I love Amazon.com. I can search for books and read excerpts whenever I want. But there is still something addicting about going to an actual bookstore. Flipping through pages from different books and scanning through them awakens me and inspires me to write. Bookstores excite me just as much as coffee shops do. It may sound odd to others, but if you’re a writer, I’m sure you know what I mean.
I prefer independent bookstores because they have a lot of character. This weekend, I went to a local bookstore in San Francisco called, Dog Eared Books. It’s got a great selection of used and new books. I could stay there for hours. I spent most of my time checking out their Hemingway selection, gazing over a few books from Fitzgerald and staring at James Joyce’s Ulysses.
After gleefully walking around for almost an hour and holding on to a few books, I narrowed them down to two and purchased them.
Dog Eared Books is a nice bookstore, but it’s not my favorite.
My favorite bookstore is actually one I’ve never stepped foot in. It’s silly, I know, but after I tell you which one it is, I think you will understand why.
It’s Shakespeare and Company. An English-language bookstore located at 37 rue de la Bûcherie in Paris’s Left Bank. It was opened my George Whitman in August 1951. It was originally called “Le Mistral” but later changed to “Shakespeare and Company” in 1964 as a tribute to Sylvia Beach’s bookstore. Sylvia Beach opened the original bookstore in a different location in 1919. It was where Hemingway, Ezra Pound, Ford Maddox Ford and James Joyce frequently gathered.
Shakespeare and Company is a unique bookshop where you can find rare books, among others. It even has sleeping quarters for writers who would like to spend the night. George refers to them as Tumbleweeds. It is said that about 40,000 have slept in the bookstore through the years. Amazing.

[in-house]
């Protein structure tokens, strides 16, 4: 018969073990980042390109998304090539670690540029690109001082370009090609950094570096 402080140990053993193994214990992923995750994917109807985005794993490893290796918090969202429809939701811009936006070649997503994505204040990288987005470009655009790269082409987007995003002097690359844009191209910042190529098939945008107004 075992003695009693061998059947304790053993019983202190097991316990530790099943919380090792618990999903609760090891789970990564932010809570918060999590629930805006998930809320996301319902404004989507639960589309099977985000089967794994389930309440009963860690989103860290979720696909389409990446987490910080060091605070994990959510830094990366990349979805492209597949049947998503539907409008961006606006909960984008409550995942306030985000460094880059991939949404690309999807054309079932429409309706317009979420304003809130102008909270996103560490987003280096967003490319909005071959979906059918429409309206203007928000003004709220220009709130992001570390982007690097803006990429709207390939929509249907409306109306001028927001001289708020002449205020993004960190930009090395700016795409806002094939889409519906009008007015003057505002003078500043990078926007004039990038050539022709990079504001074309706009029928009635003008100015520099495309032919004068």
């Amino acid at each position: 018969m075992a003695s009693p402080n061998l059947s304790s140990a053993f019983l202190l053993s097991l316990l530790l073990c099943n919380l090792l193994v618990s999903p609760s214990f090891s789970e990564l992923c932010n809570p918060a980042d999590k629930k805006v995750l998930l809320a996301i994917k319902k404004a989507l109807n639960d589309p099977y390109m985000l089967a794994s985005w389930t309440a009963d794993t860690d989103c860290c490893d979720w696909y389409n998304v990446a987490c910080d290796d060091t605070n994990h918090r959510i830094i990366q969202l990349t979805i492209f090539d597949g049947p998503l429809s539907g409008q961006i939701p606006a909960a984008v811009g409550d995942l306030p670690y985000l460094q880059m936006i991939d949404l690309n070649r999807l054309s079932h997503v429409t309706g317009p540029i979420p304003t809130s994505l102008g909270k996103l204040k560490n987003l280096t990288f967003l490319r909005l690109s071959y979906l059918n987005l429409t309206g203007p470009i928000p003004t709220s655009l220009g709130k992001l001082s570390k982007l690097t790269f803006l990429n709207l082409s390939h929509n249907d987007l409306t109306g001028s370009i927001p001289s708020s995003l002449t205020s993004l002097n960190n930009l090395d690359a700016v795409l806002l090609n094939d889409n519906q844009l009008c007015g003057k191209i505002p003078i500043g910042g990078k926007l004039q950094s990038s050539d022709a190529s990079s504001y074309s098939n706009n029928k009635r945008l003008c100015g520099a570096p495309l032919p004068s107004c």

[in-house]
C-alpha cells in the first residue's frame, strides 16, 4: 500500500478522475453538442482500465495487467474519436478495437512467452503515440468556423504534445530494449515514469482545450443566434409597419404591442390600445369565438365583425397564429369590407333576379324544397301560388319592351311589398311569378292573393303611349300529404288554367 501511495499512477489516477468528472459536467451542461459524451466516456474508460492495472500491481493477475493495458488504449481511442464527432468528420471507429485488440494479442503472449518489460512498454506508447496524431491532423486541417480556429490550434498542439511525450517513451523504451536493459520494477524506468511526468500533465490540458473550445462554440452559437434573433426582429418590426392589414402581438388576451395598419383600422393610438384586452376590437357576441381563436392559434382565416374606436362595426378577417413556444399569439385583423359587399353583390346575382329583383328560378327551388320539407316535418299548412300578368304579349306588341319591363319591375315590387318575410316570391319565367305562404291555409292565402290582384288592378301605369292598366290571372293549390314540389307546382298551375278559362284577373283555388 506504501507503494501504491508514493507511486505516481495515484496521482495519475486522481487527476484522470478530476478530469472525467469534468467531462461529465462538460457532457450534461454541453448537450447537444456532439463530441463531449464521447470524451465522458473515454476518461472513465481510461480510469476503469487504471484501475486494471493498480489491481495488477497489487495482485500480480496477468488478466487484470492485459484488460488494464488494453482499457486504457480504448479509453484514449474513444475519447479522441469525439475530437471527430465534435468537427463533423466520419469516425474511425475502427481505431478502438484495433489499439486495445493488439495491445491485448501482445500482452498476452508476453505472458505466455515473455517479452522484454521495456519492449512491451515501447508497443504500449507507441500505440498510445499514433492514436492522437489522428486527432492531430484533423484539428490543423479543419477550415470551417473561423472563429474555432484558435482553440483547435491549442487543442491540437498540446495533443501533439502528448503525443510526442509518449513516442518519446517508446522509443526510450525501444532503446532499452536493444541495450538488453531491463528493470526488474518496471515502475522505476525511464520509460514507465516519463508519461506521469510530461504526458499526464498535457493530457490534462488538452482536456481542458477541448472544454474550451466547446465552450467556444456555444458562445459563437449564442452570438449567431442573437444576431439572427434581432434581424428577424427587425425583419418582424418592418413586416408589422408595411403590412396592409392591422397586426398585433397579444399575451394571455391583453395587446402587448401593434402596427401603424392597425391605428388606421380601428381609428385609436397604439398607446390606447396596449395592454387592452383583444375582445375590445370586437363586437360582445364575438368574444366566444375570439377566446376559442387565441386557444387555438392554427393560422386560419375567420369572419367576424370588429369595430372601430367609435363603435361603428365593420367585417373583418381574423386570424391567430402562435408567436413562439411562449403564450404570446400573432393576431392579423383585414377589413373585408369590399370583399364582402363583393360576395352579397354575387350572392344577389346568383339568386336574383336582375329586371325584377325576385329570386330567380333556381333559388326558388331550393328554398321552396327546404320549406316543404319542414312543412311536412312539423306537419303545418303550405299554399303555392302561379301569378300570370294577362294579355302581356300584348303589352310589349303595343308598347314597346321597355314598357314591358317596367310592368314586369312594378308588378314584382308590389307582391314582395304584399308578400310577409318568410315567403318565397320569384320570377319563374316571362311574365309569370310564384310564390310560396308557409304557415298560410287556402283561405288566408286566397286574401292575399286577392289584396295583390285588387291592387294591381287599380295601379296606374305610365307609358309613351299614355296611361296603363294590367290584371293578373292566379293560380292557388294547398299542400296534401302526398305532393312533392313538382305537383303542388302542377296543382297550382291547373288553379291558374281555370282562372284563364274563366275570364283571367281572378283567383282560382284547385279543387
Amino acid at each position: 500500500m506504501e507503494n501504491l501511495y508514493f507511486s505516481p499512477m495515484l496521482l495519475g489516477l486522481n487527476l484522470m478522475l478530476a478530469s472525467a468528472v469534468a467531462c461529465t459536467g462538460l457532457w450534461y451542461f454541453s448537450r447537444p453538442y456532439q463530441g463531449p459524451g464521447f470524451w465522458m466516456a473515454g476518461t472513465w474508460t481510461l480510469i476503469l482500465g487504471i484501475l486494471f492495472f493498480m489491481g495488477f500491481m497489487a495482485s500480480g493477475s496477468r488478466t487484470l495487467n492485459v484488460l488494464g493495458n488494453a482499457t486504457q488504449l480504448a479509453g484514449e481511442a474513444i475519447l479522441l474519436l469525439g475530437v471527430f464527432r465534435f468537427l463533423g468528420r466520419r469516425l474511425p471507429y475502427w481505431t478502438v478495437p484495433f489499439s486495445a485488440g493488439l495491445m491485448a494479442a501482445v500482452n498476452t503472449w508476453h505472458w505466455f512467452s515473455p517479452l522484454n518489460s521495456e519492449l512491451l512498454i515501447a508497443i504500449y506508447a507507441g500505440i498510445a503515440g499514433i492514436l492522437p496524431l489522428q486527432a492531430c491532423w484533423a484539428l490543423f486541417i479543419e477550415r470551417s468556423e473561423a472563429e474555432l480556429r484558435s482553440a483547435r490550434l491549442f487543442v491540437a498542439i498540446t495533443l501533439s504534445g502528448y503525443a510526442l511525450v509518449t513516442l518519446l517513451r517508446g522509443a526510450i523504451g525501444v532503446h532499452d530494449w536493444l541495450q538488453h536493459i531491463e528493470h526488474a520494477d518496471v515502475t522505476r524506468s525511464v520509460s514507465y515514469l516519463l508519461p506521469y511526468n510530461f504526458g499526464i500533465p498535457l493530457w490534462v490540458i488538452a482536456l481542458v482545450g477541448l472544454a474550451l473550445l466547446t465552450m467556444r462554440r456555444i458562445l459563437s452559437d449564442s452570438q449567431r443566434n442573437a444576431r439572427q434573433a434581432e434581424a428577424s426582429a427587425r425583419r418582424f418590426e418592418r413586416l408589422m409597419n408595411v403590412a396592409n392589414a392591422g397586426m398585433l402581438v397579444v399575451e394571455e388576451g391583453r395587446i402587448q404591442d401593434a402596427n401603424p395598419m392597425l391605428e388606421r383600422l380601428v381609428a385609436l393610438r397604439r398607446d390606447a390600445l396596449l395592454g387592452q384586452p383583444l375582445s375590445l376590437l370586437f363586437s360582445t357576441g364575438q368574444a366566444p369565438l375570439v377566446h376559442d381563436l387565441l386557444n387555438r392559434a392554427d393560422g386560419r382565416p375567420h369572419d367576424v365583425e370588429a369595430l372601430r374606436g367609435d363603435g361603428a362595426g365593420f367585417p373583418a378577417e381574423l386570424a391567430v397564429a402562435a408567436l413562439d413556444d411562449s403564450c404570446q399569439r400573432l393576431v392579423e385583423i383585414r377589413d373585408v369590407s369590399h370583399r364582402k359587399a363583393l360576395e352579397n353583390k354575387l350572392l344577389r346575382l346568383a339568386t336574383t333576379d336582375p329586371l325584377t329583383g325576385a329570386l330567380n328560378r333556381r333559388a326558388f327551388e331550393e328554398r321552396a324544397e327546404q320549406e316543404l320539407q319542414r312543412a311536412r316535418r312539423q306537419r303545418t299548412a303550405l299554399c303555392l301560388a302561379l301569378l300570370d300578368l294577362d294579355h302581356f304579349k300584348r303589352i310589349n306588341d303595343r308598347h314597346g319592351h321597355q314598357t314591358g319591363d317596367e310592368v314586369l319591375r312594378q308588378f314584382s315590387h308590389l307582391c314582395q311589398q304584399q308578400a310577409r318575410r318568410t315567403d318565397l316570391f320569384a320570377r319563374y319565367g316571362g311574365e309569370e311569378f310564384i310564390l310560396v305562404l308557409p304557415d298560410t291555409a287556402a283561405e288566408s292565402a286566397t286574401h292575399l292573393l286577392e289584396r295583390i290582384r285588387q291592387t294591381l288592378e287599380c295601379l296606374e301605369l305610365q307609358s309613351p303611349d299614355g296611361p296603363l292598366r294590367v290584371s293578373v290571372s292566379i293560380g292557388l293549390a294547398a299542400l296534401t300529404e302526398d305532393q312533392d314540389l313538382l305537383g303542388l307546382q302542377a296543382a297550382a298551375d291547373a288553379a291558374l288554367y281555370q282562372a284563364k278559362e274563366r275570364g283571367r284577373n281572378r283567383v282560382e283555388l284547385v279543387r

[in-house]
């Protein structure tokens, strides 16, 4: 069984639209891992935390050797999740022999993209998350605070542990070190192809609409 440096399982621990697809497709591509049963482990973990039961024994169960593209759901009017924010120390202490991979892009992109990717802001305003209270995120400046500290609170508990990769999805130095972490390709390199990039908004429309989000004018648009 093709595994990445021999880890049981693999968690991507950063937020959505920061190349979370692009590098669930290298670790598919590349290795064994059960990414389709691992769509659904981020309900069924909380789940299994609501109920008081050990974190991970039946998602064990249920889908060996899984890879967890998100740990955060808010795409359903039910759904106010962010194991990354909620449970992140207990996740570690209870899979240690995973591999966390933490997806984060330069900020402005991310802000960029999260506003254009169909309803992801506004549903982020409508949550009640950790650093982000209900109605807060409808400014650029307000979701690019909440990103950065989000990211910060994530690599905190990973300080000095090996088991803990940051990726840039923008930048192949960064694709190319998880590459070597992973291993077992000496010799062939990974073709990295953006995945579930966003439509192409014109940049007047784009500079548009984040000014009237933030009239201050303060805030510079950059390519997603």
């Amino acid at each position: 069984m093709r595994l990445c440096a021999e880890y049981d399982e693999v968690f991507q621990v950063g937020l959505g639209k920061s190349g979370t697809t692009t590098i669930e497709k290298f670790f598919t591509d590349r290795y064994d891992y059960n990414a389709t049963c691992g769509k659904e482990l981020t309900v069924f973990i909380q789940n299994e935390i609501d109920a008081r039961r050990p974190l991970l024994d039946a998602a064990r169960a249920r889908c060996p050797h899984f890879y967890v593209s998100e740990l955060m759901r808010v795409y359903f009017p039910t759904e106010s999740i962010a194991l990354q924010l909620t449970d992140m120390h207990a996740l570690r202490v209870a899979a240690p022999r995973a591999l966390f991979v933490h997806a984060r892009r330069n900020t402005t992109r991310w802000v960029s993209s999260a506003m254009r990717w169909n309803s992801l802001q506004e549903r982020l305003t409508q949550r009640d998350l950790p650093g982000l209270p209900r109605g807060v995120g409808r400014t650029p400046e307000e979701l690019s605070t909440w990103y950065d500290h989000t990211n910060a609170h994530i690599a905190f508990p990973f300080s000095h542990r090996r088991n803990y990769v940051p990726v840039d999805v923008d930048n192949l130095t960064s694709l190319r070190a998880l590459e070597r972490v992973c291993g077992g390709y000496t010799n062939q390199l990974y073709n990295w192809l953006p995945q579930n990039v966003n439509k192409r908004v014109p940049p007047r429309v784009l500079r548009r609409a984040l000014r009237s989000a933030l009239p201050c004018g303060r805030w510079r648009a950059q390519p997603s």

Sadly, George Whitman died in the apartment above his bookstore on December 14, 2011. He was 98 years old. He has brought so many readers and writers into his shop and continues to welcome visitors around the world. A message that appears in his store says it all: “Be not inhospitable to strangers lest they be angels in disguise.”
I spent a week in Paris years ago and failed to visit Shakespeare and Company (I am still kicking myself for it). I didn’t know of it then. It was only after I came home and flipped through a book of Paris my dad had given me that I was introduced to it. A picture of the front of the shop grabbed me and never let me go. That was when my obsession with the bookstore and The Lost Generation began.
I promise to stop by, possibly even spend the night there the next time I go to Paris. There is something magical about the thought of thumbing through books that have been touched and read by so many. To be surrounded by the rich history of the place is something I would not want to miss.
What’s your favorite bookstore?